An outdated home in Ventura, California, receives an MCM kitchen renovation that celebrates its ocean views and restores its mod charm.
You might have heard the advice to live in your new home for a while before you make any permanent changes to it. Such was the case for homeowners Sharon Vasquez-Ray and her husband Rick Ray. The couple waited eight years after moving into their Ventura, California, for their kitchen renovation. Having previously lived in a Spanish bungalow, this couple wasn’t aware of their 1959 home’s mid century style when they moved in in 2012. But Sharon had always been fascinated by Mid Century Modern furniture and had dreamed of attending Modernism Week in Palm Springs. Her husband surprised her with tickets one year, and after attending, they noticed their own home’s mid century architecture and decided on kitchen renovation to complement it. With the help of a resourceful team, they transformed their dilapidated kitchen into a space worthy of its history.
Mid Century Kitchen Makeover
Another reason Sharon and Rick didn’t know the true style of their home was because it had been stripped of its original interior details. “The previous homeowners had makeovers done that didn’t make sense with mid century,” says Sharon. “The tile countertops had grout lines, the cabinets were stained and not sealed and they added a Mexican prefab tile on the floor. It would have been amazing to see the original treatment.”
Not only was the old look not in keeping with MCM design; it was also falling apart. “Everything started sagging,” says Sharon. “As the cabinet doors would fall off, I would just keep them off. It’s like we had a forced open shelf design.” Plus, the previous layout was not functional. The island in the middle of the small kitchen meant Sharon and Rick had to squeeze by the tiny space to get to the cabinets. Additionally, the sink was in the corner of the kitchen. “When you did dishes, you’d be looking at the wall instead of the stellar ocean view out the window,” says Sharon.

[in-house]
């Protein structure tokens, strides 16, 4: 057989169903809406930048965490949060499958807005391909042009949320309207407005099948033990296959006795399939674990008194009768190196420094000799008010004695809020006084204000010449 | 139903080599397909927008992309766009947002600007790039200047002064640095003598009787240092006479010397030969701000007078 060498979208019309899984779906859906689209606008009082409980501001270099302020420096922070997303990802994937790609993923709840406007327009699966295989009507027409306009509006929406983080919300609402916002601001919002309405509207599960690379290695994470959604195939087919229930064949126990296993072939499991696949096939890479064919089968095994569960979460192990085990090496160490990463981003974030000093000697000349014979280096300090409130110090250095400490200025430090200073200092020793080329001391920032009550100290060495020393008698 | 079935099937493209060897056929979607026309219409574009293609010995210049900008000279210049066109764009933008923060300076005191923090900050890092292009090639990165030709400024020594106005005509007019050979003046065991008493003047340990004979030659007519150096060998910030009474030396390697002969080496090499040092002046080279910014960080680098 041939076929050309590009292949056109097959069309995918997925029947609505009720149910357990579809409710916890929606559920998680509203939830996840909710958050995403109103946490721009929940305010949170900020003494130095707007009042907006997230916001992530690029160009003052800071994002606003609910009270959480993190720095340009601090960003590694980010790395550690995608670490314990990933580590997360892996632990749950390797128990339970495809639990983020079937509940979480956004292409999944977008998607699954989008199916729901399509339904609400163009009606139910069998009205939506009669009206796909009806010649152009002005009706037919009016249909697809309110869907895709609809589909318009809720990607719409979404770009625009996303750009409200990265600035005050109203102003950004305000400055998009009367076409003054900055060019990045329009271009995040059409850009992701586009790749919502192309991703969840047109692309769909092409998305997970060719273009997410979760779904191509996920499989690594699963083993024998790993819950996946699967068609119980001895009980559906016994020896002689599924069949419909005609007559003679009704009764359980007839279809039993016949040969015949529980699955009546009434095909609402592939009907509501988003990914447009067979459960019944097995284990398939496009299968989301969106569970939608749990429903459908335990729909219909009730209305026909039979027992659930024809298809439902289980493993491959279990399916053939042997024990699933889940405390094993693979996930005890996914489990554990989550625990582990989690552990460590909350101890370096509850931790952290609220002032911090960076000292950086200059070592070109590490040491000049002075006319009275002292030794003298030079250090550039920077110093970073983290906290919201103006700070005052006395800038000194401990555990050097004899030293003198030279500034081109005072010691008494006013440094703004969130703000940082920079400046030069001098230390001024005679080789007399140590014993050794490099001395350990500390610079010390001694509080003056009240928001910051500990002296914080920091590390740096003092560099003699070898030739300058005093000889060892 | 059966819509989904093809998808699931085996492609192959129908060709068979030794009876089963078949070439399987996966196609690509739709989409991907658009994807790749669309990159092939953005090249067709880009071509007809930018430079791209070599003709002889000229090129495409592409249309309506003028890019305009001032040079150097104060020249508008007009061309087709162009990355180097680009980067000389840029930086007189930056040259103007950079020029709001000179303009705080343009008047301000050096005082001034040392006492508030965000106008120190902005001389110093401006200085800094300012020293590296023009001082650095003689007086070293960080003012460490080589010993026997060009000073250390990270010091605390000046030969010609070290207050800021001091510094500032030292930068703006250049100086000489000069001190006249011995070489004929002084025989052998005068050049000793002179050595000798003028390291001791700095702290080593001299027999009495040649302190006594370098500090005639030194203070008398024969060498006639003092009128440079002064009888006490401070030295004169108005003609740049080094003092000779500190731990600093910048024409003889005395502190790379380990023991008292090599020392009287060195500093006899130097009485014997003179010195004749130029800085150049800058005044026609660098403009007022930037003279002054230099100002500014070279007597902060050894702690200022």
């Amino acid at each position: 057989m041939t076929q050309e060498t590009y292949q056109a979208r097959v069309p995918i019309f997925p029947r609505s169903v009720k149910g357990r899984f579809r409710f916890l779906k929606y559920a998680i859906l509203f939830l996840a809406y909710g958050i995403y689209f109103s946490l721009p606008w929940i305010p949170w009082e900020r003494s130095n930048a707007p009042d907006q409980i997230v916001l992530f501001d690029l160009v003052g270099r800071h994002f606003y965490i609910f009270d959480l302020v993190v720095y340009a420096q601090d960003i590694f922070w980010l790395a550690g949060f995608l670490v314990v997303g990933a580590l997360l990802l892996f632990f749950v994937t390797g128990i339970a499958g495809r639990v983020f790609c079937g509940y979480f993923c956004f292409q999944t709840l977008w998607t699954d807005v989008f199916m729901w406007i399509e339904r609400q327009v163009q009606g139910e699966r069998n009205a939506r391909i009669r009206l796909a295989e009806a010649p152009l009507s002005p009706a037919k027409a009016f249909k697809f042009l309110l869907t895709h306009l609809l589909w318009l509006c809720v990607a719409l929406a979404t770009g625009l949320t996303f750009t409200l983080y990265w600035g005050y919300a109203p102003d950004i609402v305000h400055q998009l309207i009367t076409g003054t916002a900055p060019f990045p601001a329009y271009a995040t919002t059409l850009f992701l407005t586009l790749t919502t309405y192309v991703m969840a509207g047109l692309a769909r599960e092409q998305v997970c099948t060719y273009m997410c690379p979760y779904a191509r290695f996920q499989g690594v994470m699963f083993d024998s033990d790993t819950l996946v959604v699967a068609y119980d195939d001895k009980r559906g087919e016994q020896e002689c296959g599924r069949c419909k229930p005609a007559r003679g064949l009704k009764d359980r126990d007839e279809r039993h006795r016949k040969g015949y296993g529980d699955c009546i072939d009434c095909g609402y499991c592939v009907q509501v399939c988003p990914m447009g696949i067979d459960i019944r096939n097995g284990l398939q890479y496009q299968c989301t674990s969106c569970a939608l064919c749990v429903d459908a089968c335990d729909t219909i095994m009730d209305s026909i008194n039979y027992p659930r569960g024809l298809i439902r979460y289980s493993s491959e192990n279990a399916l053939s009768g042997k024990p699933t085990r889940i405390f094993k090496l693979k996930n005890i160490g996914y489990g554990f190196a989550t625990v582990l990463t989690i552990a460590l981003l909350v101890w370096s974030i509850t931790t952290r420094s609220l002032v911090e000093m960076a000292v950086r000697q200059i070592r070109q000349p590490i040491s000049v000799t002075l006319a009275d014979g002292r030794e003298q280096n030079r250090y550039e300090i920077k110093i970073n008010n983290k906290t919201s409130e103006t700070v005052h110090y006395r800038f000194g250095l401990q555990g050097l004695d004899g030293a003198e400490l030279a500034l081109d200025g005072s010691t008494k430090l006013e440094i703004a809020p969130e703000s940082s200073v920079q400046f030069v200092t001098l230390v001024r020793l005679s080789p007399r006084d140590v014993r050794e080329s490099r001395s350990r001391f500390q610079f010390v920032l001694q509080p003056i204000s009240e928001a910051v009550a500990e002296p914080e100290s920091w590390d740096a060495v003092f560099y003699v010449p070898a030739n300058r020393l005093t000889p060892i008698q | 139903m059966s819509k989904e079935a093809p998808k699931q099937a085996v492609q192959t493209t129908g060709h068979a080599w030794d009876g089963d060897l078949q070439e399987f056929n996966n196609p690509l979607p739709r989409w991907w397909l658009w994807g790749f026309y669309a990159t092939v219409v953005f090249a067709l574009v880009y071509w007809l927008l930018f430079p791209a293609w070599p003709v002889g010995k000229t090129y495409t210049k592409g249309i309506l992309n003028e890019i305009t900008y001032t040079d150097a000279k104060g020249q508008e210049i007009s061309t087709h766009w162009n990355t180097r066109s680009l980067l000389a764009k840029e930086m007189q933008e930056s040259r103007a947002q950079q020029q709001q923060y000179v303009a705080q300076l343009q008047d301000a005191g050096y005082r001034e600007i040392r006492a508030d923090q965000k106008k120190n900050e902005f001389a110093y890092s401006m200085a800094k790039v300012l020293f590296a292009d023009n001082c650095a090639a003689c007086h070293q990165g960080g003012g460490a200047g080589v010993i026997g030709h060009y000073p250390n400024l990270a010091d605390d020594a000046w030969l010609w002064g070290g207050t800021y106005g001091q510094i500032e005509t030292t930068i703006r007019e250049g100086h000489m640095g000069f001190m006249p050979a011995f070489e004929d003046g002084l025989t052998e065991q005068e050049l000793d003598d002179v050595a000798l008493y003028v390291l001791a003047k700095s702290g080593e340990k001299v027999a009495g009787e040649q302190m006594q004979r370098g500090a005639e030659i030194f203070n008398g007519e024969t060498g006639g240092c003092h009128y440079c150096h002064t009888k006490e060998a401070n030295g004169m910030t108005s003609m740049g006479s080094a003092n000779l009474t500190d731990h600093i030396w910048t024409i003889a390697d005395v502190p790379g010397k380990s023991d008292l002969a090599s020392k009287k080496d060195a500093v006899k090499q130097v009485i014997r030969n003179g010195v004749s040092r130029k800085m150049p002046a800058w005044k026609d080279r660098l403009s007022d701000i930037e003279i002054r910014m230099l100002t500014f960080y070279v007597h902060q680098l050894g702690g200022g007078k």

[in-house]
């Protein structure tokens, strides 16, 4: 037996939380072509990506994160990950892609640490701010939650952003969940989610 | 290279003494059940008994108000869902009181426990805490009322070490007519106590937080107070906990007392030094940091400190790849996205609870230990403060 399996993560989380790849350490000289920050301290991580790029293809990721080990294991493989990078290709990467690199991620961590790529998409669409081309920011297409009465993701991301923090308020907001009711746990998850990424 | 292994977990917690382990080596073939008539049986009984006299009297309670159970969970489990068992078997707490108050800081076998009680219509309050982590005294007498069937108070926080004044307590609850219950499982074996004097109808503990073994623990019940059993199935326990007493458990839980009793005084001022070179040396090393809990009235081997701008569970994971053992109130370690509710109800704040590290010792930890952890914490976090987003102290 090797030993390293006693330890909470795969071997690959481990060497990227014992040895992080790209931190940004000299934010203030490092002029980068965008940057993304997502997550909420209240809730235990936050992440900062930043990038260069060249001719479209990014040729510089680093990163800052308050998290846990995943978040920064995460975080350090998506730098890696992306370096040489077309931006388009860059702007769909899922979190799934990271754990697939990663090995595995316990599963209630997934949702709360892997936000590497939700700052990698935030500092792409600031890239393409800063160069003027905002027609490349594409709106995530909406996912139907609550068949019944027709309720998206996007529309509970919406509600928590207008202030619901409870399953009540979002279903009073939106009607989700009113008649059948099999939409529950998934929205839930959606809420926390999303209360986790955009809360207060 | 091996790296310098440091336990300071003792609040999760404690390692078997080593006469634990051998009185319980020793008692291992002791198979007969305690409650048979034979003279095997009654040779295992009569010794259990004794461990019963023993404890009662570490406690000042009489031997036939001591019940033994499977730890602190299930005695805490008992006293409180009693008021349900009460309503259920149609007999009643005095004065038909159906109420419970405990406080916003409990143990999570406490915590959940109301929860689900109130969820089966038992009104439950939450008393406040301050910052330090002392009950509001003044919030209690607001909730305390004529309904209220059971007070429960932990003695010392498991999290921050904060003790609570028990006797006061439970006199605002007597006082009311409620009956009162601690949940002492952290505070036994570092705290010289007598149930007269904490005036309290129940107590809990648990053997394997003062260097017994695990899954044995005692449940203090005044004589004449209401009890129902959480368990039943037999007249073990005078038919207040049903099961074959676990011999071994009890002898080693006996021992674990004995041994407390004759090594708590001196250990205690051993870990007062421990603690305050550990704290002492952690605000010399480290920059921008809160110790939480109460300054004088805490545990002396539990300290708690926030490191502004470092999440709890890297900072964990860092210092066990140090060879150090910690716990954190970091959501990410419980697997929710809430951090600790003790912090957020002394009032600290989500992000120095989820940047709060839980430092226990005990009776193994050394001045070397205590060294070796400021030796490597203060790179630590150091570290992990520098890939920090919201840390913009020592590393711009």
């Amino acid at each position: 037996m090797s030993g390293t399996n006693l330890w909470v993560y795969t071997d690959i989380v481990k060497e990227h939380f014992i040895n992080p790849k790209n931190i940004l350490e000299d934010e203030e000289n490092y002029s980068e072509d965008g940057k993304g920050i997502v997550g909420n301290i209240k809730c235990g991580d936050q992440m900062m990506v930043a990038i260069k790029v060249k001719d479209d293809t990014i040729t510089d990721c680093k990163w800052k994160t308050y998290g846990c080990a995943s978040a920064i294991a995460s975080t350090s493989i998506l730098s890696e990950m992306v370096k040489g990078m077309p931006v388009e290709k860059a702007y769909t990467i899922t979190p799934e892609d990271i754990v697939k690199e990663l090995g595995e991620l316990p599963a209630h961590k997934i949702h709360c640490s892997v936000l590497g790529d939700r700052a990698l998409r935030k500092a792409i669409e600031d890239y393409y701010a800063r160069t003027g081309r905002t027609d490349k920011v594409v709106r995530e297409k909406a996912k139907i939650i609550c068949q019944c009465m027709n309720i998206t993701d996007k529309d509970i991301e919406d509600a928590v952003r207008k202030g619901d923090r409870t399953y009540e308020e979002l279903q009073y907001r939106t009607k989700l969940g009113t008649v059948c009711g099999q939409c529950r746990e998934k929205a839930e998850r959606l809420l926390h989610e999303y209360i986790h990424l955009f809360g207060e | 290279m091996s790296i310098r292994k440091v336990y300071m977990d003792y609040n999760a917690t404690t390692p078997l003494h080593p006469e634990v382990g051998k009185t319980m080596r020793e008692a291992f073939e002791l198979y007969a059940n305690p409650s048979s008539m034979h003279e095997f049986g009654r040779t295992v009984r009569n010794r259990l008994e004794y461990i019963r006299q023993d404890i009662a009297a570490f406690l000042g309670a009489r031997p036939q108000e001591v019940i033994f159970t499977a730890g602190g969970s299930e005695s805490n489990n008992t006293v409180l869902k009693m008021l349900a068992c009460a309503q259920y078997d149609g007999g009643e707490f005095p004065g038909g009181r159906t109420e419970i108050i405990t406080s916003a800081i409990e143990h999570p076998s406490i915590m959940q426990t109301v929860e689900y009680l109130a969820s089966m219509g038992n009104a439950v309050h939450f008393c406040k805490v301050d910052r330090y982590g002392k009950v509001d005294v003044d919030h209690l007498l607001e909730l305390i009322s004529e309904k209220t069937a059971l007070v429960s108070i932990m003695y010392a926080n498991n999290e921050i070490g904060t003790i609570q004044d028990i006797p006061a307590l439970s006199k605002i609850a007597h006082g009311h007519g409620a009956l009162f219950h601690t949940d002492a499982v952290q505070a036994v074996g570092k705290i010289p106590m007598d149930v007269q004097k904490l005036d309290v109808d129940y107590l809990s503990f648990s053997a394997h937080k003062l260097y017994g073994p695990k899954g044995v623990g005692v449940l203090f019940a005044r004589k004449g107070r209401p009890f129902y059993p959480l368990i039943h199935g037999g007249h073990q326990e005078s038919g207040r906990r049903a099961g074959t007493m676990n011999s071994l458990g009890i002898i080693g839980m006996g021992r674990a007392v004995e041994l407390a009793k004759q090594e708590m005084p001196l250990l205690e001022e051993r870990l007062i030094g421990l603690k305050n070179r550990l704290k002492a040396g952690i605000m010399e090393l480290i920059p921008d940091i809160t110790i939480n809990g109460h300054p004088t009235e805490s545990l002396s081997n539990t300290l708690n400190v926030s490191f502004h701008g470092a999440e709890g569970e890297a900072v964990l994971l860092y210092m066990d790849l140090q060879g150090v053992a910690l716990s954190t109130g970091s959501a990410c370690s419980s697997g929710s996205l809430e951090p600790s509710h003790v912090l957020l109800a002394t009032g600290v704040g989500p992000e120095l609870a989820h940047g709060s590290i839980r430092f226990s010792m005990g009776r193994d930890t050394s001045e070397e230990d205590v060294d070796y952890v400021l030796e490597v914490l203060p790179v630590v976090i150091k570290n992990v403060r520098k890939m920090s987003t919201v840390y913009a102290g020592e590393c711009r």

A Fresh Start
To ensure their kitchen renovation would be successful, Sharon and Rick hired architect David Ferrin of Arketype Architects and designer Josh Ganzhorn of Able and Baker Design. “David came up with the initial concept, and Josh designed the cabinets within that concept,” Sharon says.
They started the kitchen renovation by gutting the island and cabinets to open up the layout. Sharon had her heart set on ribbon sapele wood for the cabinets, and Josh found the right materials. “I gave them a Pinterest picture with sapele wood that inspired me, and they worked off of that,” says Sharon. Now, there’s plenty of accessible storage, and the white quartz countertops give the space a clean look.
An Ocean View
Located on top of a winding hill, the kitchen has an incredible view of the ocean. Sharon wanted to incorporate features that would celebrate that. She chose a neutral palette with touches of blue in the backsplash, barstools and dinnerware. The glass pendants hanging in front of the window remind her of bubbles, and the sink now faces the large window, taking advantage of the view. “I love the relaxation and inspiration I get from being in the kitchen,” says Sharon. “I actually enjoy cooking now, proving that design has the power to enhance your daily life.”
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